Procurement professionals can have job titles such as chief procurement officer (CPO), purchasing manager, purchasing clerk, purchasing agent and administrative assistant, as reported by the Purchasing and Procurement Center. These professionals often work private-sector jobs in corporate settings with responsibilities that focus on helping companies acquire materials, including raw manufacturing materials, at the lowest-possible cost in order to reduce overhead and help maximize profits. Although private-sector procurement jobs in both large and small corporation are common, procurement professionals can find work in nonprofit and public-sector organizations as well.
Different businesses use procurement professionals to help acquire the necessary goods and services to produce a final product. While some procurers focus on obtaining raw materials, others focus on enlisting the services of specialized professionals in fields, such as advertising and marketing or technology, notes the Chartered Institute of Procurement and Supply.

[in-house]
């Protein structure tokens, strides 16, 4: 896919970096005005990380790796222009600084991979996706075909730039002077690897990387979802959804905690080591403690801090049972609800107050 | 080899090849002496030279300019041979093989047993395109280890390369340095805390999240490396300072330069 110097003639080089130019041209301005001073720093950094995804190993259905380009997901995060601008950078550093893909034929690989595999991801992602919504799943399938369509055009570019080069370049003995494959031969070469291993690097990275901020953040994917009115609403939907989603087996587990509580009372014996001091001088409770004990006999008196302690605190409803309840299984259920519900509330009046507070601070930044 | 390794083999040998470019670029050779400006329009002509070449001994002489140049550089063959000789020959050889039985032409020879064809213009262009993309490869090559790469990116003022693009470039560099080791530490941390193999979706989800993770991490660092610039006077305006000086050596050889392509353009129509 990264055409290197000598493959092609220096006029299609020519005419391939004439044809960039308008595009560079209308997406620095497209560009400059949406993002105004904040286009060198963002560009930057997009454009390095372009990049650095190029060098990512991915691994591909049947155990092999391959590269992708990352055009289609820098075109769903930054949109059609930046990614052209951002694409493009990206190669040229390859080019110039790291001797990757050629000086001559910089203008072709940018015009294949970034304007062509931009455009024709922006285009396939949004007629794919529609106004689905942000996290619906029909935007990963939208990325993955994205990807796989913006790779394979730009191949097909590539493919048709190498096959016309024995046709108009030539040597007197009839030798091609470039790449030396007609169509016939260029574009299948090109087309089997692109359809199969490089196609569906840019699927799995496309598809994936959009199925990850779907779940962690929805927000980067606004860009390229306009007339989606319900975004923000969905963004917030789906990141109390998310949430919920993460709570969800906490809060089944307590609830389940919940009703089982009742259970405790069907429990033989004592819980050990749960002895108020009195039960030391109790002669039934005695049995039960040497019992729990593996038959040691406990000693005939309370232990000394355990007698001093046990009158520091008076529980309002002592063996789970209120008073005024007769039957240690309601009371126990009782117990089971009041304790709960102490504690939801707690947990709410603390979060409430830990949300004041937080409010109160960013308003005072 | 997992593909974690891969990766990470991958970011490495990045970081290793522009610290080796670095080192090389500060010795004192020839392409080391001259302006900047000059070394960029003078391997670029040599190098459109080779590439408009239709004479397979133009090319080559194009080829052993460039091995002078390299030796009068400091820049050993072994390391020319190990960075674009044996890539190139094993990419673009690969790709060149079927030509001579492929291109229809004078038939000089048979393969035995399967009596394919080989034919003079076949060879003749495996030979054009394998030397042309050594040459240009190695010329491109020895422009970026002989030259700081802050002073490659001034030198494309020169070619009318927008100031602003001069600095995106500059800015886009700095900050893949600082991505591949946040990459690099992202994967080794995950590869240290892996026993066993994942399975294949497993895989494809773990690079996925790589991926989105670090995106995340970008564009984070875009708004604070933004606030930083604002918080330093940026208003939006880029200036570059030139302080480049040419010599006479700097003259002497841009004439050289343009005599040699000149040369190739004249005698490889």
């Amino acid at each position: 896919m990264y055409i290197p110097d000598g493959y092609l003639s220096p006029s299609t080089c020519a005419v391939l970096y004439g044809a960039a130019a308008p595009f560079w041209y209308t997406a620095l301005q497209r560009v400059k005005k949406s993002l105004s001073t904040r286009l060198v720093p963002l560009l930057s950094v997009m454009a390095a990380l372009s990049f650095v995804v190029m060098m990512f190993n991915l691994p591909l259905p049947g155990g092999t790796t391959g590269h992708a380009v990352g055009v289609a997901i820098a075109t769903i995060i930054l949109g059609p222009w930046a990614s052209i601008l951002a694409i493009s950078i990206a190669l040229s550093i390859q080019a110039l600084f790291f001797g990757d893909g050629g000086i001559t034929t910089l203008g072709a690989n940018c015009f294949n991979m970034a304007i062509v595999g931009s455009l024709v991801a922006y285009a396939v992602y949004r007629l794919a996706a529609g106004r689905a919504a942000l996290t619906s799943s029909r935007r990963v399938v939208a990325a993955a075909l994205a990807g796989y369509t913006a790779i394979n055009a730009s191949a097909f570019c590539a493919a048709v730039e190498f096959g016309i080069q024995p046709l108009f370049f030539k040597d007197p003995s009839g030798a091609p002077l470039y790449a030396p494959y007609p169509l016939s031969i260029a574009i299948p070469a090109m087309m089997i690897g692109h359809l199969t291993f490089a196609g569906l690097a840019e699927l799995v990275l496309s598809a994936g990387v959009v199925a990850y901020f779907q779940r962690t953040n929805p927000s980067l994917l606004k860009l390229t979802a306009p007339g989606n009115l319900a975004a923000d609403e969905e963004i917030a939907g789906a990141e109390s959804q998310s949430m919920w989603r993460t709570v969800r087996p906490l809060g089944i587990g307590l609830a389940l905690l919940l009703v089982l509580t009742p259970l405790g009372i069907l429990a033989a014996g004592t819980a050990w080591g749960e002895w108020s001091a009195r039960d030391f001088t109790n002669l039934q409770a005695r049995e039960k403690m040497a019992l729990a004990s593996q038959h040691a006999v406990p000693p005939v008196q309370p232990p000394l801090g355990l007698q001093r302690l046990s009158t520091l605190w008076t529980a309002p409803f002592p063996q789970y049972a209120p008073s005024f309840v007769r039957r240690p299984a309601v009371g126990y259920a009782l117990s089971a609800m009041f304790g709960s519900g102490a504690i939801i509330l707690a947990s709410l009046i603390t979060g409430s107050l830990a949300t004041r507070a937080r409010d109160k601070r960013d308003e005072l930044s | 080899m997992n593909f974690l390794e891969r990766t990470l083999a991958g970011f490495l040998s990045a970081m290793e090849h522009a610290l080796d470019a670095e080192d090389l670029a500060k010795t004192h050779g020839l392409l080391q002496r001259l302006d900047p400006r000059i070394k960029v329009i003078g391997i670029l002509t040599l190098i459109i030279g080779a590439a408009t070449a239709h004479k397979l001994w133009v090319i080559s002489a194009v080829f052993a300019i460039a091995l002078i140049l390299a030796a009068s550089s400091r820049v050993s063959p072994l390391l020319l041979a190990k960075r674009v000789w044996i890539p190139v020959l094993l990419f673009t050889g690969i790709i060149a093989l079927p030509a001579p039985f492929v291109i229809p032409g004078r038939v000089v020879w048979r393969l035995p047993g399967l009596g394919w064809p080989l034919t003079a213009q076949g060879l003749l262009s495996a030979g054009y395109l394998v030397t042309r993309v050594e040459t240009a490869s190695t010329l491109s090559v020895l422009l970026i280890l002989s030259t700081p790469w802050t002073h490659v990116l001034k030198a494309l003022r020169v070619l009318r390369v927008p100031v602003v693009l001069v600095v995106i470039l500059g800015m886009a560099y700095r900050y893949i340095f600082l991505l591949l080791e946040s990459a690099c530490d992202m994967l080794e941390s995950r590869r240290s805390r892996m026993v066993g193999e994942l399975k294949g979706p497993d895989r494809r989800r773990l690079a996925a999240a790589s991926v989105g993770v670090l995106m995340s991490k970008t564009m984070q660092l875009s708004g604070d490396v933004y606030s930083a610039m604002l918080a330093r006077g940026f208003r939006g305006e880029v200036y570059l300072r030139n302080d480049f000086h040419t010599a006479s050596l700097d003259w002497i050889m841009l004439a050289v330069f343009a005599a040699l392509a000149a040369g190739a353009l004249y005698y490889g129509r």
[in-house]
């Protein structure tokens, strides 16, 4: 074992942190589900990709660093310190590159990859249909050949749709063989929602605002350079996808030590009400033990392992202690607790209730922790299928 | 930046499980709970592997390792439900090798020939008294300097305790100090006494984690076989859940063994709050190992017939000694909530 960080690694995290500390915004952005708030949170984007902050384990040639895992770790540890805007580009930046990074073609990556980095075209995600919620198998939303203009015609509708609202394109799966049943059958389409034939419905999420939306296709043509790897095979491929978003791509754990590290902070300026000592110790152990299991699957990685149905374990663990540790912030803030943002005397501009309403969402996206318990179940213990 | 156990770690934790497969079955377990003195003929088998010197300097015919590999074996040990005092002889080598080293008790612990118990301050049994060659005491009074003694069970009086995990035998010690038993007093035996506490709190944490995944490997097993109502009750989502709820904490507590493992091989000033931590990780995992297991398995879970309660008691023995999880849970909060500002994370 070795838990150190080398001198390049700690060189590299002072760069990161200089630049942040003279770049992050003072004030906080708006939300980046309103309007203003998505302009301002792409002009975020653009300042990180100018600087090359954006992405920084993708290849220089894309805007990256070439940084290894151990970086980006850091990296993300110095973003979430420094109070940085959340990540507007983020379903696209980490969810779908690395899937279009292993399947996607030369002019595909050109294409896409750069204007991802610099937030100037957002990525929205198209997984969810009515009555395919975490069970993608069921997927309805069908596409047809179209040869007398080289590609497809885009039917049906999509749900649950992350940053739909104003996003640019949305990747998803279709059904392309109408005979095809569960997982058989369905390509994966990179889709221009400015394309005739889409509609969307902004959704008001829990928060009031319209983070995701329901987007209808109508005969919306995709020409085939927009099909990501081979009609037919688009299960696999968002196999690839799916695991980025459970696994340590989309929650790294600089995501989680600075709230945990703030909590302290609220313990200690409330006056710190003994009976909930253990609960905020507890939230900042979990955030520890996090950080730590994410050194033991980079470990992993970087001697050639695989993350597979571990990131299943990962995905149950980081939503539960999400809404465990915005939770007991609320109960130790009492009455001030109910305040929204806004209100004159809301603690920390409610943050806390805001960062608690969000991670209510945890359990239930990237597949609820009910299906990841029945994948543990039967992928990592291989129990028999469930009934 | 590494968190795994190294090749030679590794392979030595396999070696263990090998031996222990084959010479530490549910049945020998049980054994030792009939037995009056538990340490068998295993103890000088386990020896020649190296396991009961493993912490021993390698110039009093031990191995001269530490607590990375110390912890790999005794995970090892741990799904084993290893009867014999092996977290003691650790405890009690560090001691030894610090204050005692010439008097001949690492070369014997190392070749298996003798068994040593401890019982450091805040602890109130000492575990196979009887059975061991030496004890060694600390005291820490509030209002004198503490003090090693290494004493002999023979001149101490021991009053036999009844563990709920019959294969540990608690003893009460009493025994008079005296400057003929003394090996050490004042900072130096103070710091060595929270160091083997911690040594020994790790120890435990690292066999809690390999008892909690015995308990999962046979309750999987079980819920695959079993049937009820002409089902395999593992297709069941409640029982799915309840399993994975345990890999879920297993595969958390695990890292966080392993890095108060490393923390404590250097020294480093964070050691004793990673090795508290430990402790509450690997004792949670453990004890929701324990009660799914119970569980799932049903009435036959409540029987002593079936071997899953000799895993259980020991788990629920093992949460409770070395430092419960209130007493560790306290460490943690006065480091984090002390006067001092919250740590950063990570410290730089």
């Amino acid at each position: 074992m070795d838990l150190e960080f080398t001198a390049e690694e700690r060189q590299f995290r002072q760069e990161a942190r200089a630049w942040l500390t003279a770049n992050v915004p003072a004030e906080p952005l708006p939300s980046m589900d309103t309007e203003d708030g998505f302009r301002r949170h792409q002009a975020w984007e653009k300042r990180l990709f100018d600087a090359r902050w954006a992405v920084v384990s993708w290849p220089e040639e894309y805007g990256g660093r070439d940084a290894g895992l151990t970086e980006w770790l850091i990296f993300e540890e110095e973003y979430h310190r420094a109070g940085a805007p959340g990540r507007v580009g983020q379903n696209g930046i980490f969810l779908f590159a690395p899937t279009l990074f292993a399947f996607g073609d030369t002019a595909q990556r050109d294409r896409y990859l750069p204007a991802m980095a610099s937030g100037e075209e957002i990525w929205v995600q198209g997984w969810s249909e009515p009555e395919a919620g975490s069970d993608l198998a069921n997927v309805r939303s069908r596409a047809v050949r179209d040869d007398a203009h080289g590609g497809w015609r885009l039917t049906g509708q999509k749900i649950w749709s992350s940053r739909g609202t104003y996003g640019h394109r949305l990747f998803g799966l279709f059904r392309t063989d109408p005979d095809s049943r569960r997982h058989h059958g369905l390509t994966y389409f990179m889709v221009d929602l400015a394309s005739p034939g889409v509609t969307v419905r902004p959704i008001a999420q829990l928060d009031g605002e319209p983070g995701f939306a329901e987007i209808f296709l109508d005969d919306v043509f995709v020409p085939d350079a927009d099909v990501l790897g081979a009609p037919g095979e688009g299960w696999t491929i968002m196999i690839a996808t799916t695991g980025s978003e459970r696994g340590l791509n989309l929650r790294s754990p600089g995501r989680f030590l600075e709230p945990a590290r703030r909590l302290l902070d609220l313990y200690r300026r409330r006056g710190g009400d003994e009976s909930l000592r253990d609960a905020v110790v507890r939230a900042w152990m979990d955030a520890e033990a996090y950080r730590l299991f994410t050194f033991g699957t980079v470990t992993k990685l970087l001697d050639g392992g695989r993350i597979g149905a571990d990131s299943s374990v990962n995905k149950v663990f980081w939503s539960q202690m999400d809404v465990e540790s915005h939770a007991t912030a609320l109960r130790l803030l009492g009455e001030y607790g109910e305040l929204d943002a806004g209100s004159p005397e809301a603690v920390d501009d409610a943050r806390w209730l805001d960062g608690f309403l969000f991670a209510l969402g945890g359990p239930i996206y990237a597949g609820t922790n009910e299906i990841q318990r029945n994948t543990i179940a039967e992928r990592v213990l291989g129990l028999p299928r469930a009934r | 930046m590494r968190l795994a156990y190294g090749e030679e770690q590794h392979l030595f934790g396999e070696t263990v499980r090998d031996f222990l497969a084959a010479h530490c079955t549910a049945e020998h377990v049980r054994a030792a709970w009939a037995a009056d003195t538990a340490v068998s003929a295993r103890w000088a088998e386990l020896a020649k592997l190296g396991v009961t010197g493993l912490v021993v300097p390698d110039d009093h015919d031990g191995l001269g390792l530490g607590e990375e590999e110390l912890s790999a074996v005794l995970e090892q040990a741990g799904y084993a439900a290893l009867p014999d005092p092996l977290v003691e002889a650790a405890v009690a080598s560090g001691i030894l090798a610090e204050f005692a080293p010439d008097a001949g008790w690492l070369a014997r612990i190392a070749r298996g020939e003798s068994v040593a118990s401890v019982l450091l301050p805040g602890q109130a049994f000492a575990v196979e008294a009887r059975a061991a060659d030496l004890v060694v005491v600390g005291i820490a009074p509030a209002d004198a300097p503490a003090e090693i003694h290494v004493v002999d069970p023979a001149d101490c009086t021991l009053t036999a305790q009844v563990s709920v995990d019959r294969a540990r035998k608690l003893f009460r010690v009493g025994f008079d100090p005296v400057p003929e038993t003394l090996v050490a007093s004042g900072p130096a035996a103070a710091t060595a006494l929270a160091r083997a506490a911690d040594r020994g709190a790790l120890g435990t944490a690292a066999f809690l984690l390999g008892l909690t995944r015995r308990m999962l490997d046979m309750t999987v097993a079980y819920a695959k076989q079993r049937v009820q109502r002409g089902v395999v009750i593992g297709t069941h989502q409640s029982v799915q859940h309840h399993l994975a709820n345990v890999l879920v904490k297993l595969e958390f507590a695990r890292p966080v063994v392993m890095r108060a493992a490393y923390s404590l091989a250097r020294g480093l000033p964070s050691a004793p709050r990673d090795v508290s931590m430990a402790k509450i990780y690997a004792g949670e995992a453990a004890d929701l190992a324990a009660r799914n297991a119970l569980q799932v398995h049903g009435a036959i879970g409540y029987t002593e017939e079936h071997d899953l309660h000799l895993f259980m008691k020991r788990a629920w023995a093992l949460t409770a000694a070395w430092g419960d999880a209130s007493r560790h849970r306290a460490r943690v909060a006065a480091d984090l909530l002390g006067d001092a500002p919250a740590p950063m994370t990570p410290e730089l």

Procurement professionals, who may also be known as buyers, often engage in important negotiations and may wield a large amount of power within their organization thanks to their ability to help the company save money.
Procurement jobs often require a variety of skills in addition to negotiation. For example, some procurement professionals spend a good amount of their work day analyzing and designing supply chains.